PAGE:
Monday, December 4, 2023
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Slow return of eating out

Izah Azahari

The second wave of the COVID-19 outbreak in Brunei Darussalam has undoubtedly affected many businesses, particularly the micro, small and medium enterprises (MSMEs) navigating the challenges imposed by the Sultanate’s COVID-19 control measures.

The food and beverage (F&B) industry was heavily affected as COVID-19 control measures forbade dine-ins and restricted movement, which meant that many stalls, restaurants and operators had to close early during the second wave.

To adapt, businesses offered food ordering and delivery services, though not all operators benefitted from the move.

During the inaugural Bank Islam Brunei Darussalam (BIBD) SME360 series virtual forum recently, some 65 participants comprising F&B industry entrepreneurs and business owners shared their experiences in an impromptu survey.

Around 57 per cent of respondents said that offering take-out services didn’t help offset the lack of dine-in business during the pandemic, even though only 29 per cent said the lack of customers affected their businesses.

Panellists at BIBD’s SME360 virtual forum. PHOTO: IZAH AZAHARI

It was likely that a lot of F&B operators and restaurants hope that the Endemic Phase – with less restrictions and a highly vaccinated population – would reinvigorate the desire to dine-in once again.

They, however, still have to face the challenges of a new normal.

At the forum’s discussion topic ‘Endemic: Impact, Re-Opening and Market Overview’, a panel comprising GoMamam co-founder Hadi Wahab; co-founder of Bake Culture and Gong Cha Brunei Nicky Wong; and social media influencer Thanis Lim; with Curious Mind founder Shaun Hoon as moderator spoke at length on the pandemic’s effects and the industry expectations and experiences of the Endemic Phase.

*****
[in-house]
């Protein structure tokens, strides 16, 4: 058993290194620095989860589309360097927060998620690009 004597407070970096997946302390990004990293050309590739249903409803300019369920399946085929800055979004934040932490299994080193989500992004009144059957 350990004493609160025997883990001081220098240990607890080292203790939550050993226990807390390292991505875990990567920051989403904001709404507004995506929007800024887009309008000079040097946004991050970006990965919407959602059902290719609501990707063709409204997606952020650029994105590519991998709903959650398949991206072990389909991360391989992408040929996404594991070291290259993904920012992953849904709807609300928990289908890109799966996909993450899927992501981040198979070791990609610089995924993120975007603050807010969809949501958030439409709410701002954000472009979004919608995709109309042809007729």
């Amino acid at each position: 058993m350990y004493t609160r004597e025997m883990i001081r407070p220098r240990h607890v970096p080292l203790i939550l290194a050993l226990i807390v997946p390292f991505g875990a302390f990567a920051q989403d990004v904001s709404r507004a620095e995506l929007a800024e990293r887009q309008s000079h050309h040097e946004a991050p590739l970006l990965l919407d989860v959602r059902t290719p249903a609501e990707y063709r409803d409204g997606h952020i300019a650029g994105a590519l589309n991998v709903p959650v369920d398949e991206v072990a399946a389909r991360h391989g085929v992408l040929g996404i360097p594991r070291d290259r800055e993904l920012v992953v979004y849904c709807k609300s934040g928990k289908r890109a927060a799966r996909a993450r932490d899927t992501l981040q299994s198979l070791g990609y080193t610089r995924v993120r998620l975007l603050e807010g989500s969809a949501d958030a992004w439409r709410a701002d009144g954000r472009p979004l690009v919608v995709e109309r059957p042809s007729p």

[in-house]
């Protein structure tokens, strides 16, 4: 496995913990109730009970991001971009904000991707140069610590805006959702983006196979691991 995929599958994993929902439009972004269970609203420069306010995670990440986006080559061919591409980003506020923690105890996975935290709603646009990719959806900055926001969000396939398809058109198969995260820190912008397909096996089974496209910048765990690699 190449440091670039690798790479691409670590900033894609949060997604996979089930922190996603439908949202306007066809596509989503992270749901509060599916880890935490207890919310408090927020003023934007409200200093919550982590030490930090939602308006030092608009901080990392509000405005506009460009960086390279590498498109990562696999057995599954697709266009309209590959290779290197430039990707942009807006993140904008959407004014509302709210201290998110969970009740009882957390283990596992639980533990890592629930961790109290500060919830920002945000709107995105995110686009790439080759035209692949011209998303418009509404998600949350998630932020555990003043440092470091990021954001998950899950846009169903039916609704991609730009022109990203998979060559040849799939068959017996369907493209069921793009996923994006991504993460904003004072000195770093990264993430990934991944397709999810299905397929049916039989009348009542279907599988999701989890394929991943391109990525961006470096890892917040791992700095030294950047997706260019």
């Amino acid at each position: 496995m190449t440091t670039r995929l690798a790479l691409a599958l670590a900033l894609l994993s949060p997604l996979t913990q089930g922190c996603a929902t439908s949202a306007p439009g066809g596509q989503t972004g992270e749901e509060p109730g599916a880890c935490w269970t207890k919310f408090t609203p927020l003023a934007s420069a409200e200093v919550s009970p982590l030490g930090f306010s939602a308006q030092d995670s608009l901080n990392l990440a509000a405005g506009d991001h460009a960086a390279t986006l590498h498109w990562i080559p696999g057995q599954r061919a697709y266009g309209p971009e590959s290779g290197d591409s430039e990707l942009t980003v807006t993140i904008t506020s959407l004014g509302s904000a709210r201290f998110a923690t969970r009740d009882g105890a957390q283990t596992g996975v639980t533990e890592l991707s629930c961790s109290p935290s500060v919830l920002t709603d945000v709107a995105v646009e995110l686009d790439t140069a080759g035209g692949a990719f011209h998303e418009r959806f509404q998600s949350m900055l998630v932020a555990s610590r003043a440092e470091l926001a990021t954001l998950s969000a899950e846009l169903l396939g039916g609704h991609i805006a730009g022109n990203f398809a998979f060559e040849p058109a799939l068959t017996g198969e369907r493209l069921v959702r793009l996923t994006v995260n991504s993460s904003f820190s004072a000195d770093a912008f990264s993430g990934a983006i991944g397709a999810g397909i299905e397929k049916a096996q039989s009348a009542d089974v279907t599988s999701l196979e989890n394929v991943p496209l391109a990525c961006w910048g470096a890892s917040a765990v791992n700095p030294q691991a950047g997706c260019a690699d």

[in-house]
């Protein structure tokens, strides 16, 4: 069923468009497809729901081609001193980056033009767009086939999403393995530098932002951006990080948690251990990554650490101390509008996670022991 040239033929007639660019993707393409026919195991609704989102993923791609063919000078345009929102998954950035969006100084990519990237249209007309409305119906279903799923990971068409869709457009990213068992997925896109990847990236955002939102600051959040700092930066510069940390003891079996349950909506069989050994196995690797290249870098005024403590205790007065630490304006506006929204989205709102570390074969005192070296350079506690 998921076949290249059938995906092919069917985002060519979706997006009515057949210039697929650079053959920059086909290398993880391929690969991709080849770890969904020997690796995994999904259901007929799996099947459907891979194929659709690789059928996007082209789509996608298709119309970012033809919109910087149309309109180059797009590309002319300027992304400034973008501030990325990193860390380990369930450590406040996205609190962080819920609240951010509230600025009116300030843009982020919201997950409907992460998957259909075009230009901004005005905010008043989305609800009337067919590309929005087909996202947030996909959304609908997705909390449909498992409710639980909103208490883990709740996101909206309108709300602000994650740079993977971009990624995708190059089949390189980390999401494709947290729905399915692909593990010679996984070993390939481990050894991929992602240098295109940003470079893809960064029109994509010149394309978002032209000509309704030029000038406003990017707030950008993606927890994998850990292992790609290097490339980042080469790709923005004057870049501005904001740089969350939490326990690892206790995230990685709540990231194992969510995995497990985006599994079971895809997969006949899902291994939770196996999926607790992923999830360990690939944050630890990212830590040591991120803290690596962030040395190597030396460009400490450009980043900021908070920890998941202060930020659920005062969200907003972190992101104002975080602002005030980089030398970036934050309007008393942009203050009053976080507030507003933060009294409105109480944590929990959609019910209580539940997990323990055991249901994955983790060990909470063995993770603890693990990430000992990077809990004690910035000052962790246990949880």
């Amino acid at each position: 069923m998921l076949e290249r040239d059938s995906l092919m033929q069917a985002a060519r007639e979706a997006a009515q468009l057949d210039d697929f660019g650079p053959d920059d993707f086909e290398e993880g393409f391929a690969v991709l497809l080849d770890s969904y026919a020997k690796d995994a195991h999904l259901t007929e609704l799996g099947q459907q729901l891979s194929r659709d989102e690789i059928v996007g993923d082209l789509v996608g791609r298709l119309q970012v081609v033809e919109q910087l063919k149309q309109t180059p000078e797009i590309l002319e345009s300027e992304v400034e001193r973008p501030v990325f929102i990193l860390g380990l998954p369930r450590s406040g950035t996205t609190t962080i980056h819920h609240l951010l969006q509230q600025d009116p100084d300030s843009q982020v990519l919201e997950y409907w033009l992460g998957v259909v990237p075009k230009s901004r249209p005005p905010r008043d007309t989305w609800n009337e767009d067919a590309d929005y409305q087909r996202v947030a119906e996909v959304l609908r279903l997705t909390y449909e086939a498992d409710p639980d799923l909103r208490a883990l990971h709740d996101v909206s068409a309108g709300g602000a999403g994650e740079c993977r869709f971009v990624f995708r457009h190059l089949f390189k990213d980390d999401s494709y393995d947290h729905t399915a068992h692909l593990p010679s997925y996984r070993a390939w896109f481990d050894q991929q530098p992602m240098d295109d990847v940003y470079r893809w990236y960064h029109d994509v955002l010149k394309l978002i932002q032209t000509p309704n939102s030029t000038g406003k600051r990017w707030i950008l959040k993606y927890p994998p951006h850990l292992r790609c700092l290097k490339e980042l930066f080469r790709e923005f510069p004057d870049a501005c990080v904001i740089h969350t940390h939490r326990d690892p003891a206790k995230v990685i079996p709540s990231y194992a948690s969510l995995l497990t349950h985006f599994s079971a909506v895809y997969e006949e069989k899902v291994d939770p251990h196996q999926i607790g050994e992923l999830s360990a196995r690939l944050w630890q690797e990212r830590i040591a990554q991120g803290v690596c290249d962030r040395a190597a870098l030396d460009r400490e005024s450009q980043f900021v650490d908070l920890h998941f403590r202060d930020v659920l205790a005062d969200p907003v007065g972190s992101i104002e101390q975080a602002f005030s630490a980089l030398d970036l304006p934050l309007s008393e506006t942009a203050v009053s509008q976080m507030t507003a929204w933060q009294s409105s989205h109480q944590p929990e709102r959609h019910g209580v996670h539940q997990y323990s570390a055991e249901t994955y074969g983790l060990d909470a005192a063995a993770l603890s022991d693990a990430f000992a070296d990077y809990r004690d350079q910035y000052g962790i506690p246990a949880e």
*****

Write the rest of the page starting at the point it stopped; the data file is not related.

The panellists said that it would take several months for the F&B industry to recover from the effects of the second COVID-19 wave.

For businesses or enterprises to be able to return stronger, there must be a continued emphasis on the quality of services and products offered to customers, they said.

It is no less important to give priority to the cleanliness and comfort of the premises for employees. Forty five per cent of respondents in the quick survey stated that shortage of staff was a major issue impacting their businesses.

During the Early Endemic Phase, when patrons were allowed to dine-in, the panelists said on average there was only a small number who had chosen to do so. Visitors were still not comfortable to eat and drink on premises, and would more often choose home delivery or the pick-up service.

Some customers would contact restaurants not to make reservations, but to find out how crowded the premises were, ‘as a precautionary measure’ to avoid packed places.

However, patrons are returning slowly to restaurants, with numbers increasing week by week as those who have completed their vaccination schedules return, especially to businesses with a loyal customer base.

It will just take time, the panellists said, for customers to once again be comfortable with the idea of eating out. Even then, patrons will start to consider factors on where to go, such as cleanliness, seating space and ventilation.


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